We pay tribute to the actor David Warner, who has died at the age of 80.

Erica Whyman, our Acting Artistic Director, said: "We are saddened to hear of the death of David Warner, RSC Honorary Associate Artist, aged 80. Gregory Doran, our Artistic Director Emeritus, reflects upon David’s extraordinary career."

Gregory said: "I’m very sad to hear the news that David Warner has died.

"In 1963, David was part of the legendary Wars of the Roses cycle, directed by Peter Hall, in John Barton’s adaptation, where he played King Henry VI. When the second History tetralogy was added the following year (to celebrate the Shakespeare tercentenary), David played Richard II and, delightfully in the spirit of ensemble, Mouldy, one of the Gloucestershire recruits, in Henry IV Part Two.

"David’s most iconic role for the RSC was as Hamlet in 1965, directed again by Peter Hall, with Glenda Jackson as Ophelia, and Elizabeth Spriggs as Gertrude, with Brewster Mason as Claudius and the Ghost. A tortured student in his long orange scarf, David seemed the epitome of 1960s youth, and caught the radical spirit of a turbulent age."

Man with red scarf  with hands clasped
David Warner as Hamlet in Peter Brook's 1965 production
Photo by Reg Wilson © RSC Browse and license our images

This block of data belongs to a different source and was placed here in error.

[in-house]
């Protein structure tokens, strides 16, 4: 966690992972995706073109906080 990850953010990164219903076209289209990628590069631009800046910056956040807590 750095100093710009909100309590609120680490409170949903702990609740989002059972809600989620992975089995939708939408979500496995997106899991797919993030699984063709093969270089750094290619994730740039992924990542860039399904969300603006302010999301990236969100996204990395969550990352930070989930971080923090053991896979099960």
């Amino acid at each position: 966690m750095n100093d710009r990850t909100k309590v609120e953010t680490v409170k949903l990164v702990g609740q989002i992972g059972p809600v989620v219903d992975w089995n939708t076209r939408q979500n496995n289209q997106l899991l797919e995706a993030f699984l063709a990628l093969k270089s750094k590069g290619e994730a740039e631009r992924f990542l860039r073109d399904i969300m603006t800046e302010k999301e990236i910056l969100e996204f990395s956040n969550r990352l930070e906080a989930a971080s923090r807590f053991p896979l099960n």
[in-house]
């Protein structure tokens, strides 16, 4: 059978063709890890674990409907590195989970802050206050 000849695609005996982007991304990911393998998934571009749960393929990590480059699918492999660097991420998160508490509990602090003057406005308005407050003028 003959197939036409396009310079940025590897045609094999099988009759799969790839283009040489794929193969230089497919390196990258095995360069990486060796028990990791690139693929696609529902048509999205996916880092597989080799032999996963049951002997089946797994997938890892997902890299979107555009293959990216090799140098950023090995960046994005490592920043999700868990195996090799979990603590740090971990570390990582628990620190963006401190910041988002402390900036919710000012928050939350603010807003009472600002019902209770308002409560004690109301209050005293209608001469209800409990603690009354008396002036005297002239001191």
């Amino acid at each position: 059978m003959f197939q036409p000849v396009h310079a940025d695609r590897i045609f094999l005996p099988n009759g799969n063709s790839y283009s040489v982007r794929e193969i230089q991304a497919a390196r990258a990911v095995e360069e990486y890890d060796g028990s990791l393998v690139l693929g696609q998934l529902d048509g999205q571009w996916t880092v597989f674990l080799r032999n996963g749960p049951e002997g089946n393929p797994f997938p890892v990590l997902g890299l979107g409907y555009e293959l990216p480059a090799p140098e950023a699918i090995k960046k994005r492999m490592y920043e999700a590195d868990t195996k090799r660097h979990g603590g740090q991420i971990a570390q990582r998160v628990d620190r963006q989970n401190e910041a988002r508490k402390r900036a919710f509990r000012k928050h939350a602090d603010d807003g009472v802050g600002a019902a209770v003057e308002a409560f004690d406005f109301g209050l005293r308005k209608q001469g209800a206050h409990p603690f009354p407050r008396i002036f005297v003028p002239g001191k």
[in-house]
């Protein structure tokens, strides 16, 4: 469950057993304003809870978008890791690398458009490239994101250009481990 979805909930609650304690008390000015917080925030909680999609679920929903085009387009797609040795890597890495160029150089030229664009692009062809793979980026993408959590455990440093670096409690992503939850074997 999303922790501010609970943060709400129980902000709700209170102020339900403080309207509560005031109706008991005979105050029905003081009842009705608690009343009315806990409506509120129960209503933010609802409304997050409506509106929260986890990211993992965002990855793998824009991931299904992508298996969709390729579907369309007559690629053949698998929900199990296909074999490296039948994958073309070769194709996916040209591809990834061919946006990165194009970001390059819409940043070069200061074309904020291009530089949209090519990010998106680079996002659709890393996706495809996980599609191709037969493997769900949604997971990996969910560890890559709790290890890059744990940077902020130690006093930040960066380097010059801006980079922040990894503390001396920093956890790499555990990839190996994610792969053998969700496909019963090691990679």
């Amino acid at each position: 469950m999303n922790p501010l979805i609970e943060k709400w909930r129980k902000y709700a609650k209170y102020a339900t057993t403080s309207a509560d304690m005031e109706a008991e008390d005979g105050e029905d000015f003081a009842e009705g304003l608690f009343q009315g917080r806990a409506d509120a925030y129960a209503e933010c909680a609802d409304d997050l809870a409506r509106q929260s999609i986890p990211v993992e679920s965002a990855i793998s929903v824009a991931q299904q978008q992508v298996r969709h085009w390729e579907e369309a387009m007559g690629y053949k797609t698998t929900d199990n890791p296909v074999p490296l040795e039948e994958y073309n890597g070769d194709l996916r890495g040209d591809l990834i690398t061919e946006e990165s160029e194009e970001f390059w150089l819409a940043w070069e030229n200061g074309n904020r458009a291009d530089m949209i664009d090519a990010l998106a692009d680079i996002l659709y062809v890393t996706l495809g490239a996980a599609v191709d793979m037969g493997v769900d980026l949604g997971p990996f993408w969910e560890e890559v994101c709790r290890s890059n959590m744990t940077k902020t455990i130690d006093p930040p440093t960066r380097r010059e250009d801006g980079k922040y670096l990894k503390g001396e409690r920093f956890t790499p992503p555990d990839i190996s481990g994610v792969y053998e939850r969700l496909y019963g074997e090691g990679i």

Gregory added: "In Peter Hall’s 1969 film of A Midsummer Night’s Dream, David played Lysander, alongside Helen Mirren as Hermia, Diana Rigg as Helena, and Michael Jayston as Demetrius.

"After a varied career in film and TV, David returned to the company in 2007 to be part of Michael Boyd’s Histories, playing Sir John Falstaff. He was a generous spirit, a kind man, and a huge talent."


Former RSC Artistic Director Michael Boyd said: "Working with David Warner on the Histories was a joy and an education.

"He seemed incapable of acting in bad faith and it was easy to trust his instinctive search for simplicity and clarity of thought, as his cunning Falstaff padded his way about the world we had created in the first tetralogy and quietly and subversively made it his.

"Each time he shared the thoughts of Falstaff on “honour” with a thousand people in the Courtyard Theatre, I witnessed a kind of gentle alchemy at work: we all leaned in, the auditorium shrank, and the bombastic old hypocrite spoke the simple truth, showing us our own world in Hamlet’s mirror.

"His Lear with Steven Pimlott at Chichester was the subtlest and most moving I’d seen, and the reason I decided to try to persuade him back to Stratford.

"He was warm and funny and generous on his return to the company, and gave us his gorgeous gardener in Richard II to help with our public understudy runs.

"David always struck me as a gracious, vulnerable and tired angel. His self doubt seemed to keep his heart open and searching for honesty like a proper artist does. All of us in the Histories feel lucky to have shared them with David, and miss him terribly now."